Other Sources
Lynn White
Inspired Writings of Non-Mormons
"The Historical Roots of Our Ecological Crisis" in The Ecocriticism Reader: Landmarks in Literary Ecology. Ed. C. Glotfelty and H. Fromm. Athens, Georgia: U of Georgia Press, 1996.

"I believe that ceasing enmity toward animals will lead to a greater depth of spirituality, sensitivity, and charity in the hearts of the Latter-day Saints and help prepare the earth for the Millennium. We must change for harmony to exist in the world of nature and things. Only then can we be fully at peace with each other and with all of God’s creatures."

Other Sources
Jane Birch
Other Writings of Mormons
Discovering the Word of Wisdom, pg 86

"As Berry and many others suggest, the problems associated with the environmental crisis—pollution, species extinction, climate change—are but symptoms of a much deeper failure on the part of our civilization to relate to the earth and its creatures in moral terms."

Other Sources
Jason M. Brown
Other Writings of Mormons
"Whither Mormon Environmental Theology?" in Dialogue: A Journal of Mormon Thought, 44, no. 2 (Summer 2011)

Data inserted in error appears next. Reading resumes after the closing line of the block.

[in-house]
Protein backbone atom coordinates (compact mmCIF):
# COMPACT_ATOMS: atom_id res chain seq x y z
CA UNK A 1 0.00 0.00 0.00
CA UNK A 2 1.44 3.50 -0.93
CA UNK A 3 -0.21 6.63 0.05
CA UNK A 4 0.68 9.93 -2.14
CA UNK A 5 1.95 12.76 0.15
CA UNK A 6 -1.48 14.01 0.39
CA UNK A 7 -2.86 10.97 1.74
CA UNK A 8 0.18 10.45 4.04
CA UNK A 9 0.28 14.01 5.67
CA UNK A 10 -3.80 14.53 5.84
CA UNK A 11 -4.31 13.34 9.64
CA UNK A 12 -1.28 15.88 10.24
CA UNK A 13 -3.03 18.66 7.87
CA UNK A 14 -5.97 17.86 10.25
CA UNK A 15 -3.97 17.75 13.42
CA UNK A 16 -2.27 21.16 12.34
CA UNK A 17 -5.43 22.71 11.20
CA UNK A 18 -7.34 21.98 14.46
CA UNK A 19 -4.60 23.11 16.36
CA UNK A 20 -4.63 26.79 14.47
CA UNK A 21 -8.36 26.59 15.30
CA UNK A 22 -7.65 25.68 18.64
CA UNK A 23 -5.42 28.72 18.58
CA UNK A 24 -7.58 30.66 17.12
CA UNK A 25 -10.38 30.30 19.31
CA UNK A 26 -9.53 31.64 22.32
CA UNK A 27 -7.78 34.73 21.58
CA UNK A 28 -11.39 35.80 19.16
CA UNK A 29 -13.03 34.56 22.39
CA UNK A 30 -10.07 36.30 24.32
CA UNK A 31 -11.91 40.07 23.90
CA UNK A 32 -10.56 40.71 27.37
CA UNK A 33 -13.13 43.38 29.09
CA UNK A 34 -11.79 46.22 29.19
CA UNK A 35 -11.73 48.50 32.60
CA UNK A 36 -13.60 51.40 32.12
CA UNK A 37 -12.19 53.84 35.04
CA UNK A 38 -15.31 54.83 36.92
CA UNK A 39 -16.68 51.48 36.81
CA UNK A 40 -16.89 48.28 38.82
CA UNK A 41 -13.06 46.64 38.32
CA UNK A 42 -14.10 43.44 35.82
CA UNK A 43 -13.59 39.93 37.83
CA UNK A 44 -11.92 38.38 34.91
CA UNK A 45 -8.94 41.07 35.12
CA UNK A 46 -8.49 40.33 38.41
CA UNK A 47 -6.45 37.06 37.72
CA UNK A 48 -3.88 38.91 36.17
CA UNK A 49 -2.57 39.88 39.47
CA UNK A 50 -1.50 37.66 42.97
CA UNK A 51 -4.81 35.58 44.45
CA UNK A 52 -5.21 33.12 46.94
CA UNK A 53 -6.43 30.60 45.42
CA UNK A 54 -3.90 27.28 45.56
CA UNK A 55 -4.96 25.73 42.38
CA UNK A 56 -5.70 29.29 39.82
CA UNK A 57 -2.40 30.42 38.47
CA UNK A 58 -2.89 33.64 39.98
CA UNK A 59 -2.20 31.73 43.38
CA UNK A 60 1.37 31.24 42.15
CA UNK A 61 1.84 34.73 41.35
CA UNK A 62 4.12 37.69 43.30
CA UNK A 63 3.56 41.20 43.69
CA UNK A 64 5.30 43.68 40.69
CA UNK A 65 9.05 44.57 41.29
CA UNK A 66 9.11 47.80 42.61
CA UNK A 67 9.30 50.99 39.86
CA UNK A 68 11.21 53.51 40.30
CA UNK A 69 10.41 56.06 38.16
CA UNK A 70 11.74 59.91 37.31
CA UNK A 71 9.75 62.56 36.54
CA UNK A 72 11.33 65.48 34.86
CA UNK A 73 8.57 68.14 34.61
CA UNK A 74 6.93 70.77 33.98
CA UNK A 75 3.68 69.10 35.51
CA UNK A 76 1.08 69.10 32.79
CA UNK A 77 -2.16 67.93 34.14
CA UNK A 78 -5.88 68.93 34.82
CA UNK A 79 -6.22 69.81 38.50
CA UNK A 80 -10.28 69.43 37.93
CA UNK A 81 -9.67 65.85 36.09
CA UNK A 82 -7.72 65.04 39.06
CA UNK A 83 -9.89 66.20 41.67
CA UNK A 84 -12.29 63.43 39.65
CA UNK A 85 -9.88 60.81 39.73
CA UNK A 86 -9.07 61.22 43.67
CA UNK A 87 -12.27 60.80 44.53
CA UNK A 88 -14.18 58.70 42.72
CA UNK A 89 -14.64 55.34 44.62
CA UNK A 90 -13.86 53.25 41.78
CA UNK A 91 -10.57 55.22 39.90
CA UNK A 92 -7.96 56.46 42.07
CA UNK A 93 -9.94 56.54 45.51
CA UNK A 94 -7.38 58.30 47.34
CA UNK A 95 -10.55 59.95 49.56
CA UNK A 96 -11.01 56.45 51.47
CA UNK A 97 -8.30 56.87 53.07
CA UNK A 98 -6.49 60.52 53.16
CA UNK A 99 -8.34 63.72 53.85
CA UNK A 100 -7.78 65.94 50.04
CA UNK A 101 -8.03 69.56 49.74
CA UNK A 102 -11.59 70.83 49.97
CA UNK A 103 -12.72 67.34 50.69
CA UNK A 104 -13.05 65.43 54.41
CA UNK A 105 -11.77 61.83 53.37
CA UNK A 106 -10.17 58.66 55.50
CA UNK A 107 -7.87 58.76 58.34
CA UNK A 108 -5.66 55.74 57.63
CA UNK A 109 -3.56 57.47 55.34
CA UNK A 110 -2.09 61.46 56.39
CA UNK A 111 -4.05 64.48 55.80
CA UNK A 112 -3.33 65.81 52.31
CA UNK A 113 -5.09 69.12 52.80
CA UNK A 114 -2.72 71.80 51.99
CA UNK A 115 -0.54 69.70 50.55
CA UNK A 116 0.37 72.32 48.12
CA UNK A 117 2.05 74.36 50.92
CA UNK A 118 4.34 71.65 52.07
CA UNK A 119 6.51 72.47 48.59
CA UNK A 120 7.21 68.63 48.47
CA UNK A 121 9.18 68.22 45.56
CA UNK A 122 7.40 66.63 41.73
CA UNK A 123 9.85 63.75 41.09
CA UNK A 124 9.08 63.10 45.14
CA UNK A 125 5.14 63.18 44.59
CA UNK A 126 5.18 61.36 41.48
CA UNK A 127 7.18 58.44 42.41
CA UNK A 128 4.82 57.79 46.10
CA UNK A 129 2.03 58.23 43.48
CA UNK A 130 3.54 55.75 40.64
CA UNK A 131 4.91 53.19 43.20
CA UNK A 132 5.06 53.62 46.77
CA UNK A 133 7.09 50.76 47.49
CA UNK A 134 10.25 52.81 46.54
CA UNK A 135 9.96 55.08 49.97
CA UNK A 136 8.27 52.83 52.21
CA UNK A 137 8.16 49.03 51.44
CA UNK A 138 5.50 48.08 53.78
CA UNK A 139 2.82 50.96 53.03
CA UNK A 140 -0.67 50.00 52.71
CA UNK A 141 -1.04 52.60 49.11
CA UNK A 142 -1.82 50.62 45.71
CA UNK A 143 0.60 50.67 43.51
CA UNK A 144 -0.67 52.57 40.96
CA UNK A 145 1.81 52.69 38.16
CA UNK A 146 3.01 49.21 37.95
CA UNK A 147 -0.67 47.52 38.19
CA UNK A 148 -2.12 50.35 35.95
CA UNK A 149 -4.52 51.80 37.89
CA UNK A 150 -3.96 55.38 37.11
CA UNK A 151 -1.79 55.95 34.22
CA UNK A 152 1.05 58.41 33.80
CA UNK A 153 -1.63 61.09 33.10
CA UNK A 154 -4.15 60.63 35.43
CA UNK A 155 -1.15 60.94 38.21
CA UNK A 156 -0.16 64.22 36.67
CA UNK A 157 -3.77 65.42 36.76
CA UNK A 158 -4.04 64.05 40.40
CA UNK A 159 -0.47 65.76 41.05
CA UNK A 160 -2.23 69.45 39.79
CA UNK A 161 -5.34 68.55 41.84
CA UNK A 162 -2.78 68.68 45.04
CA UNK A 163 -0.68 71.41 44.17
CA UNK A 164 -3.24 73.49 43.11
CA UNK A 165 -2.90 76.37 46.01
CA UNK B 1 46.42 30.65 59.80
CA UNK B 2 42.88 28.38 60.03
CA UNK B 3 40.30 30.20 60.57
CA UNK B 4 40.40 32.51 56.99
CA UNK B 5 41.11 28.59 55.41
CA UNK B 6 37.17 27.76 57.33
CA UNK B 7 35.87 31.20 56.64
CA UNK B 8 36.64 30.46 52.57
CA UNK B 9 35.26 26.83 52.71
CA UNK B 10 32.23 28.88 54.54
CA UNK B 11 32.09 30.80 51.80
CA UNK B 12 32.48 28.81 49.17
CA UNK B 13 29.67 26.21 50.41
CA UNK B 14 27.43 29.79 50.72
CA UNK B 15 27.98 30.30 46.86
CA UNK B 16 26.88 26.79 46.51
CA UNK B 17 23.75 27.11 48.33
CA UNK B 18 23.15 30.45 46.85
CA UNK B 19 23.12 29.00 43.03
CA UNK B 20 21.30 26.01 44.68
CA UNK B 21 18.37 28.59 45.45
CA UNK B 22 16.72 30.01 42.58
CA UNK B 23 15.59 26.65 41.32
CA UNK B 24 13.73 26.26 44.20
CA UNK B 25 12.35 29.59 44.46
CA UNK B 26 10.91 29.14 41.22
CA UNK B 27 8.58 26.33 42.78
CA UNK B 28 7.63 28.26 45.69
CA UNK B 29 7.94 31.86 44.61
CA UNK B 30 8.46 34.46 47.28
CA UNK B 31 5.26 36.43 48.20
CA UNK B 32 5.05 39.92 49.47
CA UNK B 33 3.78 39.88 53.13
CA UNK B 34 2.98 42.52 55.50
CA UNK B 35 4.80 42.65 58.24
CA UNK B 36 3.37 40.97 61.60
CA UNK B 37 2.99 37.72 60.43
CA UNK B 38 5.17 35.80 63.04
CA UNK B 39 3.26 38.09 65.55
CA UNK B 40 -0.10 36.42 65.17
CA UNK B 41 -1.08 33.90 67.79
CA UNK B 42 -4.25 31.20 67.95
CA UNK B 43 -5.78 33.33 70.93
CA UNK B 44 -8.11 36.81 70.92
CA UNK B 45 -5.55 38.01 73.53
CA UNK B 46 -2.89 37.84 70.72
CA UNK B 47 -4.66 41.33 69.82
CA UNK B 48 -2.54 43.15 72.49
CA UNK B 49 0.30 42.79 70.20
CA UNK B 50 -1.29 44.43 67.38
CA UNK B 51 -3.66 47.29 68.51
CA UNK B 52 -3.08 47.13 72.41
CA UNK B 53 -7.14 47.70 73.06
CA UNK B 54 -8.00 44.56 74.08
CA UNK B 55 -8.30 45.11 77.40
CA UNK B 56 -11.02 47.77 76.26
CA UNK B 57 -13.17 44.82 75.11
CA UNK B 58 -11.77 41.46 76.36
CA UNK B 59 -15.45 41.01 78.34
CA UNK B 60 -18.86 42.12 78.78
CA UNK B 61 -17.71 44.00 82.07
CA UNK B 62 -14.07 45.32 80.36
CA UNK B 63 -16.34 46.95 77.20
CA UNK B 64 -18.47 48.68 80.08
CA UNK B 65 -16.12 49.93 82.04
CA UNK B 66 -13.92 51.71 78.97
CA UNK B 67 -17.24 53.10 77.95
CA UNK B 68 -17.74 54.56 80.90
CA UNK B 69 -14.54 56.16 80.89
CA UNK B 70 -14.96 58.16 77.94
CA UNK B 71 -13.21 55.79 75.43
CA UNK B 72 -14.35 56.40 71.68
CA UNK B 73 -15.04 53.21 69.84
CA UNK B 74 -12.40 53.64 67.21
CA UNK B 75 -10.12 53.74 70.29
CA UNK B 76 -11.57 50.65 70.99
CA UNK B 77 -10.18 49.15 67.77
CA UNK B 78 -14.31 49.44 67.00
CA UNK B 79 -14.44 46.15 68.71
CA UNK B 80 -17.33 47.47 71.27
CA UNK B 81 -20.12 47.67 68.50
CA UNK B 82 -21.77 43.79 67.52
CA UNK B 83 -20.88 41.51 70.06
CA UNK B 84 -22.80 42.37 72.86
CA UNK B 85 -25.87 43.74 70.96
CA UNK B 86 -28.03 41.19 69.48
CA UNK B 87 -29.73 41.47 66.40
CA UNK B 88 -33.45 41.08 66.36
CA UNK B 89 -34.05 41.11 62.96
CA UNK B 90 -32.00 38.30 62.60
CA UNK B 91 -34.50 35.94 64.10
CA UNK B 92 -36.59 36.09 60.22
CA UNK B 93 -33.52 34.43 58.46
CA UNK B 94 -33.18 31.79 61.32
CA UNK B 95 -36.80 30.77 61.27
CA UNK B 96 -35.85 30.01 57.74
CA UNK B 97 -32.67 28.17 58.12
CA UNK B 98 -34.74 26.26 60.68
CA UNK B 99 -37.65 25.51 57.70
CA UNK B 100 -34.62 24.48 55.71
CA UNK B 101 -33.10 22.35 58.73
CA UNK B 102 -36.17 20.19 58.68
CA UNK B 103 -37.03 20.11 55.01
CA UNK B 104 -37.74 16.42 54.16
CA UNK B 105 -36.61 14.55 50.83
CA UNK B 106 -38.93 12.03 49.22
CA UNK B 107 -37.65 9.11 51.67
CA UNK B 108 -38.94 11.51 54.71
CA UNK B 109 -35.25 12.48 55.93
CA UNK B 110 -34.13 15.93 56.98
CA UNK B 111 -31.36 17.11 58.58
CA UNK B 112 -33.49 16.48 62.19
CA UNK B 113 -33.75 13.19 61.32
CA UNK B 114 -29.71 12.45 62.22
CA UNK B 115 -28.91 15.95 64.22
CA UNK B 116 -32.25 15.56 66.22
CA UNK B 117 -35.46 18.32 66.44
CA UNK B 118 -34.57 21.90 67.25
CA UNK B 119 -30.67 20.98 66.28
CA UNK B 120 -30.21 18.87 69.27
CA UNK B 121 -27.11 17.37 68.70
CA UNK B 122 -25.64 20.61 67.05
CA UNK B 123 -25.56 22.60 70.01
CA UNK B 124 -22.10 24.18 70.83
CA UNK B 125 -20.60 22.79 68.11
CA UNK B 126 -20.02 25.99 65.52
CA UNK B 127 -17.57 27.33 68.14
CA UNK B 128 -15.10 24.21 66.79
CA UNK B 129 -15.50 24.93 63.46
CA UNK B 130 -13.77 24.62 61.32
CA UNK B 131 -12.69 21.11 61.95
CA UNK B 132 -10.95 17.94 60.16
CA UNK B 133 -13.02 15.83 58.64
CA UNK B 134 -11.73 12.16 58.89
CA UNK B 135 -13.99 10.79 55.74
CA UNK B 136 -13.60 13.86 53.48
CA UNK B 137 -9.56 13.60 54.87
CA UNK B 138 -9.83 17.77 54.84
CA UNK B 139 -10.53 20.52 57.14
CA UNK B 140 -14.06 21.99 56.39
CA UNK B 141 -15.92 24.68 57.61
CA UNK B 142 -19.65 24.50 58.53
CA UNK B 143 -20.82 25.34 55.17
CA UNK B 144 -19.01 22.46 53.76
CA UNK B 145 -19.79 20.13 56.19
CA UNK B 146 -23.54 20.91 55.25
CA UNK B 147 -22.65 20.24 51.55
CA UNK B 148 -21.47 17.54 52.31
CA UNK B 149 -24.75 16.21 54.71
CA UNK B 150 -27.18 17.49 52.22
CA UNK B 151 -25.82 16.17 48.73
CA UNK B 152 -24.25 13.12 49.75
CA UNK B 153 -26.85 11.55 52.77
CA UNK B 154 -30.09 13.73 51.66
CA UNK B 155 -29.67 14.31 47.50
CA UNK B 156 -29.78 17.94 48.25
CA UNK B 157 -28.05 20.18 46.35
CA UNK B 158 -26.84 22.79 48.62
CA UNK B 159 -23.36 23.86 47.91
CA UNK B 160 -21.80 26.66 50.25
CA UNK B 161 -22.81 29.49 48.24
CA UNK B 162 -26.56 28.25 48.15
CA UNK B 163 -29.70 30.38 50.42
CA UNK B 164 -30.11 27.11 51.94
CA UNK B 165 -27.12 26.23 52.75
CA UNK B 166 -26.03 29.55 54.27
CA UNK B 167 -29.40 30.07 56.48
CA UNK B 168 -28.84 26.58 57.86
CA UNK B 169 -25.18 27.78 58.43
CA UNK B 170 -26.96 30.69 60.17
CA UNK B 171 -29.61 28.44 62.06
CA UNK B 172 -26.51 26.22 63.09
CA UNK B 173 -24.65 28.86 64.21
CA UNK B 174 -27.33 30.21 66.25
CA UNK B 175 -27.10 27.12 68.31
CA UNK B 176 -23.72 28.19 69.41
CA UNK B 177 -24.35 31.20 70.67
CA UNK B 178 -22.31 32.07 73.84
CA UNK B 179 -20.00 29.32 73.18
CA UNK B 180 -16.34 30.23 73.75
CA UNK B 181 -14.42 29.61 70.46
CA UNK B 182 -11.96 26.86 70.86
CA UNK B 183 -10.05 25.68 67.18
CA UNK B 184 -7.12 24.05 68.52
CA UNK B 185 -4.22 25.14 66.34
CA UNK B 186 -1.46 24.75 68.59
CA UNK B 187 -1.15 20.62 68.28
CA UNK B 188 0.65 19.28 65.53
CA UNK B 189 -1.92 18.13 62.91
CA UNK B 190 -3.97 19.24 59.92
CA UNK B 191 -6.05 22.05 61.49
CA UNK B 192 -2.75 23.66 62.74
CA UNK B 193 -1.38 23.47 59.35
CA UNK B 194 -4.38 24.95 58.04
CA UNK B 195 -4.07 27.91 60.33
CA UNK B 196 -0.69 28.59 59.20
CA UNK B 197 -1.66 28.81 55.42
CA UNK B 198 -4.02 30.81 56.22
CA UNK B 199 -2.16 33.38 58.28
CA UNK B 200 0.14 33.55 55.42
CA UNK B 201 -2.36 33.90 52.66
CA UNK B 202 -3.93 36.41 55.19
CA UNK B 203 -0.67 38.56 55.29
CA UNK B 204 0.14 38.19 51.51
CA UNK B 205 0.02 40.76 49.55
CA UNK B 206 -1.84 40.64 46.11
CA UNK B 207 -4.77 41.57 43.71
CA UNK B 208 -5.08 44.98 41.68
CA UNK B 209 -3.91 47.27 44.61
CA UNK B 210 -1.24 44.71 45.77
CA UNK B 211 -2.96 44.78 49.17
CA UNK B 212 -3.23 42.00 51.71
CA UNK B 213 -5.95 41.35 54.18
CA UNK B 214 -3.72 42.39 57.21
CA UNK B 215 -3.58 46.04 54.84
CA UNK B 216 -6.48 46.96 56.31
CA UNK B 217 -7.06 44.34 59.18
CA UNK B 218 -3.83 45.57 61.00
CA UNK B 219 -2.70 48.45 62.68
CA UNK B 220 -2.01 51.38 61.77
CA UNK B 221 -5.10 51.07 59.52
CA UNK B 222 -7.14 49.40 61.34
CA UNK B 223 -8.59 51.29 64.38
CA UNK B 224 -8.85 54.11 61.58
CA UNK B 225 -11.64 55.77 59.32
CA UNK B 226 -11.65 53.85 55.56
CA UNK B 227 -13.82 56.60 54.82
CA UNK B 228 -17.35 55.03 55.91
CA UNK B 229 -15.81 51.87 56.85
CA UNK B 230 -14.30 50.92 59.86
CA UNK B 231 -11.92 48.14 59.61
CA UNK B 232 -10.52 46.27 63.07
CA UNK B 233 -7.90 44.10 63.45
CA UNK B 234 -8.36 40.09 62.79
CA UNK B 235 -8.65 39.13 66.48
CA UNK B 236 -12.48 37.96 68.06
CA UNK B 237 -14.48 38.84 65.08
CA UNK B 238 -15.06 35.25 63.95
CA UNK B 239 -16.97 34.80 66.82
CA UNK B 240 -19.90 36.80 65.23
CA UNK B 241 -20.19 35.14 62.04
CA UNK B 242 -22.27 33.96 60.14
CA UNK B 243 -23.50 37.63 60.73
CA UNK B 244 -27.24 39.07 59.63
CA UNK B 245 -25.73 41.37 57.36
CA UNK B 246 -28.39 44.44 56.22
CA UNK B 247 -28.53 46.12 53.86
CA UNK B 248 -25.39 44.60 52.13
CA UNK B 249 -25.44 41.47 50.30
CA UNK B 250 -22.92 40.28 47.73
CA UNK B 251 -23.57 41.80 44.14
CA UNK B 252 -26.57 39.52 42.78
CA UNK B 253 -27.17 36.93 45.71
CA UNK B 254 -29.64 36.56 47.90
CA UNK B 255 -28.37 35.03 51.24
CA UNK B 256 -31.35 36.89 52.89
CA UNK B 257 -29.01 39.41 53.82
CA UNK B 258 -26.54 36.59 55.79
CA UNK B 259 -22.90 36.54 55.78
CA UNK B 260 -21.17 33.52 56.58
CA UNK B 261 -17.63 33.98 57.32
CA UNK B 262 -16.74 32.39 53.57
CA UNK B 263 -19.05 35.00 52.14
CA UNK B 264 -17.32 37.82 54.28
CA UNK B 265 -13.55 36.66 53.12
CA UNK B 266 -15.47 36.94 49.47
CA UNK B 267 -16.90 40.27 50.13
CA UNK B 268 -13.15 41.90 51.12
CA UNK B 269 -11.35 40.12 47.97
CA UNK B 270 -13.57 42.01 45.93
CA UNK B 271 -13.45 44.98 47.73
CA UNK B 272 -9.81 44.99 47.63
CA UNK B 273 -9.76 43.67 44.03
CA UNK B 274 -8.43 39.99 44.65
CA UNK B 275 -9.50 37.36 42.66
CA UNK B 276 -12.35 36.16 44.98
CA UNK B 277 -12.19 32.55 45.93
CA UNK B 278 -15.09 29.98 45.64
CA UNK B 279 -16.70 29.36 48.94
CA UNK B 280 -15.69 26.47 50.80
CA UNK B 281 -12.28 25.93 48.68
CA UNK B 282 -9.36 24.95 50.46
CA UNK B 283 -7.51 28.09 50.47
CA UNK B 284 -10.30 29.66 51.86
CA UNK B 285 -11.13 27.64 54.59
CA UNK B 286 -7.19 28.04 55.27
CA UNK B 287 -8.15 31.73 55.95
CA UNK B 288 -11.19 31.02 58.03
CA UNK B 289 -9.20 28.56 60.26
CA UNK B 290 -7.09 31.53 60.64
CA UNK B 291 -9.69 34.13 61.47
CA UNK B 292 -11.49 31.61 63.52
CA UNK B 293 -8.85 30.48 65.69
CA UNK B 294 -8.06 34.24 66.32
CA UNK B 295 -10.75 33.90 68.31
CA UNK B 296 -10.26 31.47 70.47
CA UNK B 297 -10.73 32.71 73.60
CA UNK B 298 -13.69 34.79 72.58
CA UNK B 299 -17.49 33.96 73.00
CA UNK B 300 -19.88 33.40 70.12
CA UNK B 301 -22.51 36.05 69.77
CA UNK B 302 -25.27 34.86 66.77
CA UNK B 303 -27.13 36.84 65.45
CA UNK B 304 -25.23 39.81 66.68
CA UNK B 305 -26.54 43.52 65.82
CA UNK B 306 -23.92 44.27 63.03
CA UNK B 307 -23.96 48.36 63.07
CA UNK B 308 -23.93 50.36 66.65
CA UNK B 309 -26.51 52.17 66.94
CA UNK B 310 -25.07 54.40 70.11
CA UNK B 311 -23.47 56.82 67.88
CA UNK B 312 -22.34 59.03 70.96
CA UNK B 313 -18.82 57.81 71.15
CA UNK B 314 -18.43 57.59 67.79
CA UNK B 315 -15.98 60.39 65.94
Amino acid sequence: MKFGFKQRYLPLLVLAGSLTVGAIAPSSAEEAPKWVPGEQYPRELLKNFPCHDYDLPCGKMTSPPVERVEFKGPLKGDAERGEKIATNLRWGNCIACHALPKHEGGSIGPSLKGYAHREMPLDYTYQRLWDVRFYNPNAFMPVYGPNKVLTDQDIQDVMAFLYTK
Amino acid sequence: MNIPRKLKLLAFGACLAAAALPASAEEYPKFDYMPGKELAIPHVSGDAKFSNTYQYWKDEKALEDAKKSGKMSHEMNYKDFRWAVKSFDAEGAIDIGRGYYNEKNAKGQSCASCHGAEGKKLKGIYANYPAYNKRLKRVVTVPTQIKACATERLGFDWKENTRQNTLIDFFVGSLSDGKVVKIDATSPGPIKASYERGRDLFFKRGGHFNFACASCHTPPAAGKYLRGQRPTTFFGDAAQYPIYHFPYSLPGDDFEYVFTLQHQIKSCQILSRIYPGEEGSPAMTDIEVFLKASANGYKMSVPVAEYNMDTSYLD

"I have often thought that in our day and age—and I believe that there is some precedence in the scriptures for this, such as references to pollution in the last days and so on—one of the areas at which we could look seriously and about which we could feel good is this area of cleaning up our environment. I have a feeling that pollution is going to get worse and that there are going to be a lot of jobs in this area. I am convinced that the Lord is against pollution. He is against perversion. He is against prostitution—and prostitution has a much broader meaning than just its limited sexual sense; it really means perverting something from its correct use to an incorrect use. I would think that prostitution and pollution and perversion are all about the same, and God is against such things. How we treat him is reflected in how we treat others who are his children, and how we treat the elements and other forms of life on this earth, which are his. He created them. If there were one safe area in which to look for a livelihood, I think it would be in this area. I do not know whether this would be your avocation or not, but you might think about it. I am convinced in my own mind that we have not really fulfilled our mission in life as individuals or as a Church until we have demonstrated and shown as much advancement in other areas as we have in theology. We know how government ought to be, we know how society ought to be, we know what cleanliness ought to be, we know what the environment really should be; we should lead out in these areas. For instance, we recognize that we have environmental problems. I am not sure what the answer is, but I do not think the answer is what some “environmentalists” think it is—that is, to stop whatever we are doing—because we as a race must produce. I am not sure how to do it, but I am sure that there is a right way; we just need to discover it. I do not believe that the Lord is pleased with the constant corruption and pollution we so willingly endure—not just spiritually, but physically—to achieve some of our goals. I personally cannot help but believe that there is a better way. I cannot help but feel that God knows how to transform all of these base materials into useful tools without all the choking clouds of dust and the stench of pollution in our rivers and streams. He put our resources here, he put us here, and he knows what we need. He knows what is here and how to get things done. I do not think that he is against energy. I think that he is for all of these things, and wants us to use them in the proper way to get around, do his work, and build up his kingdom. But my faith is that there is a better way than we now know. He wants us to use the elements—to mold them for our use—but in a different way. Now should that not be something that you students here at BYU could figure out—with the Lord’s help? (And who should be closer to him than you?) We have talked about missions for individuals, and we are all aware of the Church mission. In my mind, BYU, as part of the Church, should become the pollution control center of the world—not only spiritually, but physically. I feel that this is important. We take the gospel to all the world in a spiritual way; we ought to do it in other ways, also . . . I guess we could say that, as far as our life’s mission is concerned, both spiritually and physically, we could feel good about doing away with pollution and putting purity in its place. That is a real challenge and is something that we should do. You at this University should be the leaders in doing it."